According to Ulster County’s charter, legislators can approve or deny the county budget and can create or amend laws – but Hein has line-item veto power, meaning he can refuse to approve a particular law, thus blocking its enactment.
The only recourse of the Legislature is to get two-thirds of the legislators to overrule Hein’s veto.
Hein also oversees most of the county’s 2,200 employees, and he has structured departments more along a “pyramid” model than what he called the “silo” version.
Rather than being dedicated to particular departments (“silos”), staff are shared when and where needed, he said. For example, if an accountant in the highway department has skills and expertise to help out in the personnel department, she’ll be empowered to do so.
Rigid departmental divisions have been eliminated, said Hein, to avoid territorialism and favoritism.
“It just makes for a much more efficient operation,” he explained.
Hein appoints his own staff, which includes Reiter and three deputies – one to oversee financial issues, one for the highways and human services, and one for criminal justice.
Reiter doesn’t oversee a particular department, she said, in order to ensure a level of impartiality in decision-making.
Subject to Legislature confirmation, Hein also appoints department heads but lets those supervisors hire and fire their own personnel.
Elected officials like the sheriff and district attorney – while technically under Hein’s purview – are free to handle their own staffs as they see fit, he added.
However, financial controls are tight, thanks to a central purchasing office. Hein said this arrangement honors his accountability to the taxpayers and their wallets, as opposed to the sheriff and DA’s responsibility to the general citizenry’s health and welfare.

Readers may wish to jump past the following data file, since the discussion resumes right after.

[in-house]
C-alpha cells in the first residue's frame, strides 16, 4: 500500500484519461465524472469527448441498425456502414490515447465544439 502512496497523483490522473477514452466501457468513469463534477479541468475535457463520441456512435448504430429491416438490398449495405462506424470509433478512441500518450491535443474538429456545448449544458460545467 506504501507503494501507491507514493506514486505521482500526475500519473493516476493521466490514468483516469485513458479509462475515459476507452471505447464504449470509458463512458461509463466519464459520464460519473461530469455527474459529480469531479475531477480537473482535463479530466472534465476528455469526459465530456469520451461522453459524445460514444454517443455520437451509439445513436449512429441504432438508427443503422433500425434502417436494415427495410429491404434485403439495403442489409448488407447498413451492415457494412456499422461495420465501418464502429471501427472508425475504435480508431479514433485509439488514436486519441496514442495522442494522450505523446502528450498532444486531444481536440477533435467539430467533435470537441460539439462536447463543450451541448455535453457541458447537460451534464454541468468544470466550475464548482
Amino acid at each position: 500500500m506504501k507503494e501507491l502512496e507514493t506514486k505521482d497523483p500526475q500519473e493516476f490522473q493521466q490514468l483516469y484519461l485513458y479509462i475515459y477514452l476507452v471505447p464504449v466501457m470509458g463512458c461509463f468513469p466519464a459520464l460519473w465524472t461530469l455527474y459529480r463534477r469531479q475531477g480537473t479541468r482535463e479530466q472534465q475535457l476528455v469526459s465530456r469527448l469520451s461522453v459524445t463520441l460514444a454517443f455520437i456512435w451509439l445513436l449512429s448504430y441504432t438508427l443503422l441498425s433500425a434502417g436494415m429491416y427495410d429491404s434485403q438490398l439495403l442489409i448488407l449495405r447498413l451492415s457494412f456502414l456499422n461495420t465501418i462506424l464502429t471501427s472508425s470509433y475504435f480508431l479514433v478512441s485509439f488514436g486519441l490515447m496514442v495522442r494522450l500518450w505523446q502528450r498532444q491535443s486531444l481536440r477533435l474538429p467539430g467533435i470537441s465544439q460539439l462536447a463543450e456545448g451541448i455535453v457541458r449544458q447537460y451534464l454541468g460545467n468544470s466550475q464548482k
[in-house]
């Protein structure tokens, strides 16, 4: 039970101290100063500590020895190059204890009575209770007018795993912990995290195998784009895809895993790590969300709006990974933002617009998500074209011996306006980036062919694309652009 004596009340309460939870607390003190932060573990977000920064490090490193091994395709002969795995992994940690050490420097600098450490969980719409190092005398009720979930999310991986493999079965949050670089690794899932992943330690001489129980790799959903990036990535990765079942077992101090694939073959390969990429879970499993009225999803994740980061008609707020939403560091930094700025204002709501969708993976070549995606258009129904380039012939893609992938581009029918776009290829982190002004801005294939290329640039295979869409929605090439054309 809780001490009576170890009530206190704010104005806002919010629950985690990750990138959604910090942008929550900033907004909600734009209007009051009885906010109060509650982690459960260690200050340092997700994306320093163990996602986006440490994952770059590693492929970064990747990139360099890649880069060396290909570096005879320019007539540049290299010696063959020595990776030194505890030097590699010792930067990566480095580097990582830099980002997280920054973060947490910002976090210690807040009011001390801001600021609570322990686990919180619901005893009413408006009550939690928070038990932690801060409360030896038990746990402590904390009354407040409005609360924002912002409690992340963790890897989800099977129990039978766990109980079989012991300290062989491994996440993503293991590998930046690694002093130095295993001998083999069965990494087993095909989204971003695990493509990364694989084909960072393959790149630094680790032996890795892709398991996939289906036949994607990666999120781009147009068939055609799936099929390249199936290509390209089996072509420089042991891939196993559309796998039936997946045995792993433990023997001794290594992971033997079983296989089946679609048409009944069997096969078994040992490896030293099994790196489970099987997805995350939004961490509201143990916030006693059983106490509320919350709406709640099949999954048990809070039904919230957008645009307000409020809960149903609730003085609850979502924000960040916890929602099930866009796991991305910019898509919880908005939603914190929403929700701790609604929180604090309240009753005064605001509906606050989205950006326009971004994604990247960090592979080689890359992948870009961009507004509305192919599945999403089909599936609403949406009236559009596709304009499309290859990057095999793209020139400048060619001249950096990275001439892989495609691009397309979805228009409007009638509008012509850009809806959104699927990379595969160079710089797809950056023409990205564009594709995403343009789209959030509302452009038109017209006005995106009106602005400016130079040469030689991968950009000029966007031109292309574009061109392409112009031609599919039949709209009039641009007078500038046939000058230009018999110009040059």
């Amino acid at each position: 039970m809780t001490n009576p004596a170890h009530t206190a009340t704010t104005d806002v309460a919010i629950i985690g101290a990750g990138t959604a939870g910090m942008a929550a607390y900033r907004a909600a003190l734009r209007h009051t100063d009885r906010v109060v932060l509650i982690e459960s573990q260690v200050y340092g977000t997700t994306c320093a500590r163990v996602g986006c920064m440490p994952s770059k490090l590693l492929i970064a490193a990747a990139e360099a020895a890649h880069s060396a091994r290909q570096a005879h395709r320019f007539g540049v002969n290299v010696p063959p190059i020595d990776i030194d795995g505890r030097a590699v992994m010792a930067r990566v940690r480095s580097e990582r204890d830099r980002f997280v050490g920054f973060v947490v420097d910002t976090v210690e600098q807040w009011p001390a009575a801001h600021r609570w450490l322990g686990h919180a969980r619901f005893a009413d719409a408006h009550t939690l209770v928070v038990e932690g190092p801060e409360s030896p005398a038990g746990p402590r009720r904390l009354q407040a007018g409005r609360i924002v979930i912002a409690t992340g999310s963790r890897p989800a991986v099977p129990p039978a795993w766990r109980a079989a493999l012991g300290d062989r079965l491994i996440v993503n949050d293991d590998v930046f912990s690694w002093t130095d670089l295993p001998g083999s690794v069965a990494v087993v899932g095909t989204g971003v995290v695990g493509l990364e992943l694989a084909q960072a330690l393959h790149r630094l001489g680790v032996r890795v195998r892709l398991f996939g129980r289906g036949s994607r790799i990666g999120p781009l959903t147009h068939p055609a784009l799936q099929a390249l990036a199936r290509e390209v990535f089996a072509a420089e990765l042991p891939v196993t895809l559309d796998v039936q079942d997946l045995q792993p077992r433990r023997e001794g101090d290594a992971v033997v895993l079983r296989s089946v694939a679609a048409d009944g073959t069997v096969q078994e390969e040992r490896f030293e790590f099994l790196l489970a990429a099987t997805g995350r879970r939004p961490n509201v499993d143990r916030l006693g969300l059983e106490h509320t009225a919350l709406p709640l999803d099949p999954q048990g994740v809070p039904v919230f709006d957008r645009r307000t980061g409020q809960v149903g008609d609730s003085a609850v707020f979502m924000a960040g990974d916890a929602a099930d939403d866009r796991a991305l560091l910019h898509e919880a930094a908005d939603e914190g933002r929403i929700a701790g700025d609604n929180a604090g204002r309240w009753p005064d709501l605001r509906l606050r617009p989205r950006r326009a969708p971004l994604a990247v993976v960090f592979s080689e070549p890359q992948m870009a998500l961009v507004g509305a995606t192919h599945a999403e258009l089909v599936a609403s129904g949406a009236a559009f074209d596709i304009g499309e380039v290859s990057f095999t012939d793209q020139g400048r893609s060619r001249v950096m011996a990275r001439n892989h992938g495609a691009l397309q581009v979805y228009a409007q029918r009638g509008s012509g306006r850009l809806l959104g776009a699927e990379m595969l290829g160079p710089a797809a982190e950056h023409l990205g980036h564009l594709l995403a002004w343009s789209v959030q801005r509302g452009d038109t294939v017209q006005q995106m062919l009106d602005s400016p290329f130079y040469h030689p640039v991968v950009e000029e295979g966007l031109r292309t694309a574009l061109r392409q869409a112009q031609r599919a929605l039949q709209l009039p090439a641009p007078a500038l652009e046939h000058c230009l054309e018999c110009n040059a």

Hein pointed out he relishes the challenges inherent in dealing with such a wide variety of people.
“Bringing together divergent opinions is one of the best parts, I think, of being county executive,” he remarked.
Hein said the various ski areas in Ulster County once were bitter rivals, but he brought them together to jointly advertise their offerings, creating a regional discount ski pass in the process.
“They had a 10-to-1 return on their investment,” he recalled.
He did something similar with the eight regional banks serving the county, getting them to agree to pool their resources in order to make more capital available for struggling small businesses.
“They’re taking 1/8th the risk, not the whole risk anymore,” Hein explained, “and that was much more appealing to them.”
But what if he runs into legislative opposition to his initiatives?
“You can have the executive go to that legislator’s district and explain the folly of their decision-making,” he replied.
A question of even more concern was raised by Neil Gilberg, a county resident and former county clerk now employed by the state: what if an inexperienced but popular person is elected as county executive?